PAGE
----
Former West Ham Player Reveals He Was ‘Made to Feel Like a Pest’ Under Allardyce & Bilic

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Former West Ham midfielder Diego Poyet has opened up about his time at Upton Park prior to his exit from the club, claiming that he was ‘made to feel like a pest’. 

Poyet was signed in 2014 from Charlton by ex-manager Sam Allardyce, but the 23-year-old failed to make any sort of impact during his time at West Ham – likely due to the huge lack of game time.

Poyet only managed three appearances in his debut campaign and while he was given the chance to play for the team in the Europa League qualifiers a year later under Slavan Bilic, it was obvious that his future would be elsewhere.

The midfielder is currently trying to get his career back on track in Cyprus with Paphos. In an interview with Sky Sports Poyet recalled his time at West Ham. 

“The first season under Allardyce I felt I would have to suck it up, get used to it and then in my second season we had the Europa League qualifiers with Bilic and I played in them, so I felt that the manager was showing faith in me, I did quite well, we had a penalty shootout and took one, so after about a year I felt part of the team,” said Poyet.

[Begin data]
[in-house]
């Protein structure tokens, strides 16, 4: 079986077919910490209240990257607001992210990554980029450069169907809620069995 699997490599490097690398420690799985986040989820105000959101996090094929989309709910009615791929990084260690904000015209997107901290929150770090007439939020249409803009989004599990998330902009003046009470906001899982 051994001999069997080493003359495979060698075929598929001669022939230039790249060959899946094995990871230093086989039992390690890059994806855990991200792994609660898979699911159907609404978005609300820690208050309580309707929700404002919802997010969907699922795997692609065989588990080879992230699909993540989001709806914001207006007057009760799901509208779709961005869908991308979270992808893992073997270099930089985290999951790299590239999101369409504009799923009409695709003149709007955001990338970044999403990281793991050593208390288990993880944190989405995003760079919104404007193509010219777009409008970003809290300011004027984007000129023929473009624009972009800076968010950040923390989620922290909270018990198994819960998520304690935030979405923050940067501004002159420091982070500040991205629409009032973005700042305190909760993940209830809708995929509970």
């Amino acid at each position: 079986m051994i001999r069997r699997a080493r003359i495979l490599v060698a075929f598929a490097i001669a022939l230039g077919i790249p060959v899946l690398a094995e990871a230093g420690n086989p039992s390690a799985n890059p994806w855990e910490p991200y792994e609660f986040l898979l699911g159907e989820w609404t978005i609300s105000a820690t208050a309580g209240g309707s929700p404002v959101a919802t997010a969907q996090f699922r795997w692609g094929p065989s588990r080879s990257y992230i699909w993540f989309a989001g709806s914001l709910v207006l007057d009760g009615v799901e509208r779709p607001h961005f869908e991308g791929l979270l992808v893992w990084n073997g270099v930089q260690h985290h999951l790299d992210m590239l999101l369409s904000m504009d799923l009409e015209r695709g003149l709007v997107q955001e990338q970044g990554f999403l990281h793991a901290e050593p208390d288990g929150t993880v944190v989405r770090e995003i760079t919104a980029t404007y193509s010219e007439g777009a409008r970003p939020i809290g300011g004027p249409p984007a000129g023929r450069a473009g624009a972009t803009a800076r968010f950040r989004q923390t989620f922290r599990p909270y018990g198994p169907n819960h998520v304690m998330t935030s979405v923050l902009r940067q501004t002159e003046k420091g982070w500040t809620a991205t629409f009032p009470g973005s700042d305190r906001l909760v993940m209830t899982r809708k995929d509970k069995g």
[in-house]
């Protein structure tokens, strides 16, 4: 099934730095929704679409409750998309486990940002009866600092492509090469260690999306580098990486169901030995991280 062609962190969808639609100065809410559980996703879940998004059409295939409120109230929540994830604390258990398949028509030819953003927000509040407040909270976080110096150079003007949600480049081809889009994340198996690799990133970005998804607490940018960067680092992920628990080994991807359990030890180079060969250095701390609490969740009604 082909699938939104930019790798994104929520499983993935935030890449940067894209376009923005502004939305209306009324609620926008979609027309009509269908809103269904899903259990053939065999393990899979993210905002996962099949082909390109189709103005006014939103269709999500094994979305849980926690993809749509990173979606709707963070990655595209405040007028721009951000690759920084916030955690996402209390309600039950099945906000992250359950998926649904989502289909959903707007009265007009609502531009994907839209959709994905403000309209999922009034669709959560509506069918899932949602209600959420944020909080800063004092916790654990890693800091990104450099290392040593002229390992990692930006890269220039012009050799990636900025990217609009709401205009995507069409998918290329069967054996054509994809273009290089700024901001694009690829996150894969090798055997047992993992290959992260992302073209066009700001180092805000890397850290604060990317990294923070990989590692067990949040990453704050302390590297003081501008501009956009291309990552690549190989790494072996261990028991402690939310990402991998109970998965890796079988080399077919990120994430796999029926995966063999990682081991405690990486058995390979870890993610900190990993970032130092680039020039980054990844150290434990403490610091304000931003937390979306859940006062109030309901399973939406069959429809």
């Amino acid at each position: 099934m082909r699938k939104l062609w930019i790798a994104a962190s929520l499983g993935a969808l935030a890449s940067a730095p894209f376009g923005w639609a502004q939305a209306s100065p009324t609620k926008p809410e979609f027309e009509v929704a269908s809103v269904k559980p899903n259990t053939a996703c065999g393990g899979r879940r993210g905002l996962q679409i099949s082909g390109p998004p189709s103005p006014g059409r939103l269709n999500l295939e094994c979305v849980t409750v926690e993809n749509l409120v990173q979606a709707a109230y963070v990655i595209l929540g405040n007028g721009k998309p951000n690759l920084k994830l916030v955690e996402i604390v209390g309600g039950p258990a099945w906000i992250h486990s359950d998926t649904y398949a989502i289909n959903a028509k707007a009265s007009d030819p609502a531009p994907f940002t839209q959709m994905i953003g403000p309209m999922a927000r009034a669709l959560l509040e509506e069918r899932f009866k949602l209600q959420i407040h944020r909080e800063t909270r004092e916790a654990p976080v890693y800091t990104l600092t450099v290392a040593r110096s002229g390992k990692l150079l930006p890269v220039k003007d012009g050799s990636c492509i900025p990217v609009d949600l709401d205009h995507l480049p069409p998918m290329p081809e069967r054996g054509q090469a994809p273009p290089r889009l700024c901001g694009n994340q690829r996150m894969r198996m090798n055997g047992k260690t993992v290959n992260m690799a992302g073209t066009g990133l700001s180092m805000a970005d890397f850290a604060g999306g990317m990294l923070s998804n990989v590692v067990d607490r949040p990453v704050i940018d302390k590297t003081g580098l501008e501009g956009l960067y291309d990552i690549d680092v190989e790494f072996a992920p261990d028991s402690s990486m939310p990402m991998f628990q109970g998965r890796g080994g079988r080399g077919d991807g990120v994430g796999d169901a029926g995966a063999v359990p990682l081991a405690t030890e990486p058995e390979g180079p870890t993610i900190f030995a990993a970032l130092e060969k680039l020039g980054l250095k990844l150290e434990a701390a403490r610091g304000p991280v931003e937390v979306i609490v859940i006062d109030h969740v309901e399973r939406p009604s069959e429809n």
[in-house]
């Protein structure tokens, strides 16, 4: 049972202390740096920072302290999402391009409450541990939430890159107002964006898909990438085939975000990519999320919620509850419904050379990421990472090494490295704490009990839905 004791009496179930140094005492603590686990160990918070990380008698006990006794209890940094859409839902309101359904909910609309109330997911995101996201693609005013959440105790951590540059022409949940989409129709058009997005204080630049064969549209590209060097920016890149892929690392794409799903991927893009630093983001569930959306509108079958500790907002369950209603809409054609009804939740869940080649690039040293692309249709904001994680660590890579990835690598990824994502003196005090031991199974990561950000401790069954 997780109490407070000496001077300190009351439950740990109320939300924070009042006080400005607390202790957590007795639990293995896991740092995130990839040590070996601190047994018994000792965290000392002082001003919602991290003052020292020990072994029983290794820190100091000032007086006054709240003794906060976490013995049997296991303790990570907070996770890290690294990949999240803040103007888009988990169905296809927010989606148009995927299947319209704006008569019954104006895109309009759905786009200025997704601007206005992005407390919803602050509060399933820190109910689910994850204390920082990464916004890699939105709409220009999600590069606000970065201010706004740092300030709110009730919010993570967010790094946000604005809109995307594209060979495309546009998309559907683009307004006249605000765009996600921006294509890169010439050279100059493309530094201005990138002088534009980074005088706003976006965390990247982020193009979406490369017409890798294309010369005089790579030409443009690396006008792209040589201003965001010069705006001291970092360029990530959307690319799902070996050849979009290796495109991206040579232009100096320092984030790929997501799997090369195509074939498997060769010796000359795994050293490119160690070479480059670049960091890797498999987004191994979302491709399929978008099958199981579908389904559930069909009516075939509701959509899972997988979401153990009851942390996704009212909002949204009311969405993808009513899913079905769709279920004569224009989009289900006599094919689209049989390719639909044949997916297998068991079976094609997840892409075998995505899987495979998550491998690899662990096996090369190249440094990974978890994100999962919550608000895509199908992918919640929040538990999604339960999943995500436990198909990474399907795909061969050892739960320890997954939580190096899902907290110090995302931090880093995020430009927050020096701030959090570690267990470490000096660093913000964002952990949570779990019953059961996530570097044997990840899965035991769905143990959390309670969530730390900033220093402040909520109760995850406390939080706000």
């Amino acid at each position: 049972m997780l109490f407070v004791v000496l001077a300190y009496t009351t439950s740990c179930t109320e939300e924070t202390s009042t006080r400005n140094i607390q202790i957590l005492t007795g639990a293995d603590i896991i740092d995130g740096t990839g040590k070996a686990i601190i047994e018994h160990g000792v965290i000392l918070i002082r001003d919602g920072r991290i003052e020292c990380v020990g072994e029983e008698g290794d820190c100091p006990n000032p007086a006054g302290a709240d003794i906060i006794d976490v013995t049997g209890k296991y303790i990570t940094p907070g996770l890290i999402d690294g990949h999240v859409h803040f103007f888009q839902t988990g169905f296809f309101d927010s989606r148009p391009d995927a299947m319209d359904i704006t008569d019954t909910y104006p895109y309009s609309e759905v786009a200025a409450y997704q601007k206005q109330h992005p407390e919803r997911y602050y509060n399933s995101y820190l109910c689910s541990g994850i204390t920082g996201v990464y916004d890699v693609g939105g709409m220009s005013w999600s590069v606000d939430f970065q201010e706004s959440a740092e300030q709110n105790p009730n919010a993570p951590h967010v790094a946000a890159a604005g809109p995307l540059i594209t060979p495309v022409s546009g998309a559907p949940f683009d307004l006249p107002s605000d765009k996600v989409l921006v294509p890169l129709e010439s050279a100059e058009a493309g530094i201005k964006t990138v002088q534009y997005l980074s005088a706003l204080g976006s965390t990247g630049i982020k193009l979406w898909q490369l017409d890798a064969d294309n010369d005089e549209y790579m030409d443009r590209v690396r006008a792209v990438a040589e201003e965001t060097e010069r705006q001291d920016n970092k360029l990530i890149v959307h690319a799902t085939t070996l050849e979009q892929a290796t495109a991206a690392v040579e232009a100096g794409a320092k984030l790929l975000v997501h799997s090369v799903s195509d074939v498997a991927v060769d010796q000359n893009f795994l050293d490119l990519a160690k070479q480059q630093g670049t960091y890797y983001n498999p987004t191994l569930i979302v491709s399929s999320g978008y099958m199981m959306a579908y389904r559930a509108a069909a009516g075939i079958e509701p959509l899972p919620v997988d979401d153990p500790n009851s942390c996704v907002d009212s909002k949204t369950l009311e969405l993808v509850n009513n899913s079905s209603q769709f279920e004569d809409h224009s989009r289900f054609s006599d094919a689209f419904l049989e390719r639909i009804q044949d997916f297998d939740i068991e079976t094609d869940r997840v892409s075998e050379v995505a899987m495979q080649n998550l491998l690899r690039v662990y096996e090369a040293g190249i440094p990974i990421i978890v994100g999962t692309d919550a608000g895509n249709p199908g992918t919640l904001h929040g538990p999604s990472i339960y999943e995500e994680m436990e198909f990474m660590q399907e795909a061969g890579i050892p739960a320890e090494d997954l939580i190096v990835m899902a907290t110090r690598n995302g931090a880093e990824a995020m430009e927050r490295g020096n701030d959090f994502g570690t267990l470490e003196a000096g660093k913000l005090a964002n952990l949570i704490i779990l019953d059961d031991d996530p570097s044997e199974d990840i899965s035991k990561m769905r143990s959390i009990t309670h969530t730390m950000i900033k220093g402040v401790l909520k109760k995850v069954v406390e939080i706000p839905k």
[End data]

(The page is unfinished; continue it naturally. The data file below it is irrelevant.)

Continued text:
“I was being patient, I showed I wanted to be there but when we went out of Europe, Bilic was honest with me and said my chances would be limited and if I wanted to go out on loan I should just go.”

Loan spells at MK Dons and former club Charlton followed, but Poyet’s return to the club in the summer led to him being told that he was free to leave. 

“A lot of people would have stayed but I get frustrated very easily so if the manager says that to me, I feel like there’s no real way of winning someone’s trust back,” added the midfielder. 

“I rang my agent, I told him to get me out of there, I didn’t care about anything, I just wanted to leave and sign somewhere else.

“I didn’t want to be somewhere I wasn’t wanted, I didn’t care how long it took. I was made to feel like a pest – I would turn up to training and I would know the staff didn’t want me there.

“I’d go into training and no matter how well I did there was no reward. I couldn’t do that, I couldn’t be waiting on the manager to be sacked, as that means you don’t want your team-mates to do well and I’m not that type of person.

“I don’t want my team-mates to do badly so the manager gets sacked and I get an opportunity, I always want them to do well.”

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